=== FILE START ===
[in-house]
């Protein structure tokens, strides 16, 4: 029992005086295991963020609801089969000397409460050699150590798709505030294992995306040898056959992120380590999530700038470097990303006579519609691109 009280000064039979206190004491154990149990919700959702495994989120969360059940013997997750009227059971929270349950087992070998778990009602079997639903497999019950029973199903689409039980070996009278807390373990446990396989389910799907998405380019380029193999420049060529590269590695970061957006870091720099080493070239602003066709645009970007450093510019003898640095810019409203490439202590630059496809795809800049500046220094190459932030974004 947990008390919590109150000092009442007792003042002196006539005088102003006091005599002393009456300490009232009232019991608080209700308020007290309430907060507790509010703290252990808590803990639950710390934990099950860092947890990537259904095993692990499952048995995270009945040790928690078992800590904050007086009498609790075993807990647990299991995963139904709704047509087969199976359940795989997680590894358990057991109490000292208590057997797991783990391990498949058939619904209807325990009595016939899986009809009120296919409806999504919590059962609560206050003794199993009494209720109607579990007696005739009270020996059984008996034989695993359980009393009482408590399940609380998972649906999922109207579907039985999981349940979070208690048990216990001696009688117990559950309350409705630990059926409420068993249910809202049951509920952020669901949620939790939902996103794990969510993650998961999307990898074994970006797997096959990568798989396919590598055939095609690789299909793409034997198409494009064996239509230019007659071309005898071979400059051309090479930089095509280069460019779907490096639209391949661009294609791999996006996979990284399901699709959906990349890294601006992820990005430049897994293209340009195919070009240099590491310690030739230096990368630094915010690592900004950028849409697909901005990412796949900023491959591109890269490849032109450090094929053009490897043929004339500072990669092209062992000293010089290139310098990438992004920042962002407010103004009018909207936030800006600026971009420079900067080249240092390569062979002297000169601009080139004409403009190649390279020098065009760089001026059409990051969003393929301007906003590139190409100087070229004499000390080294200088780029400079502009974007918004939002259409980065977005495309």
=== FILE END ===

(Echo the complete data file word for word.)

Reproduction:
[in-house]
């Protein structure tokens, strides 16, 4: 029992005086295991963020609801089969000397409460050699150590798709505030294992995306040898056959992120380590999530700038470097990303006579519609691109 009280000064039979206190004491154990149990919700959702495994989120969360059940013997997750009227059971929270349950087992070998778990009602079997639903497999019950029973199903689409039980070996009278807390373990446990396989389910799907998405380019380029193999420049060529590269590695970061957006870091720099080493070239602003066709645009970007450093510019003898640095810019409203490439202590630059496809795809800049500046220094190459932030974004 947990008390919590109150000092009442007792003042002196006539005088102003006091005599002393009456300490009232009232019991608080209700308020007290309430907060507790509010703290252990808590803990639950710390934990099950860092947890990537259904095993692990499952048995995270009945040790928690078992800590904050007086009498609790075993807990647990299991995963139904709704047509087969199976359940795989997680590894358990057991109490000292208590057997797991783990391990498949058939619904209807325990009595016939899986009809009120296919409806999504919590059962609560206050003794199993009494209720109607579990007696005739009270020996059984008996034989695993359980009393009482408590399940609380998972649906999922109207579907039985999981349940979070208690048990216990001696009688117990559950309350409705630990059926409420068993249910809202049951509920952020669901949620939790939902996103794990969510993650998961999307990898074994970006797997096959990568798989396919590598055939095609690789299909793409034997198409494009064996239509230019007659071309005898071979400059051309090479930089095509280069460019779907490096639209391949661009294609791999996006996979990284399901699709959906990349890294601006992820990005430049897994293209340009195919070009240099590491310690030739230096990368630094915010690592900004950028849409697909901005990412796949900023491959591109890269490849032109450090094929053009490897043929004339500072990669092209062992000293010089290139310098990438992004920042962002407010103004009018909207936030800006600026971009420079900067080249240092390569062979002297000169601009080139004409403009190649390279020098065009760089001026059409990051969003393929301007906003590139190409100087070229004499000390080294200088780029400079502009974007918004939002259409980065977005495309």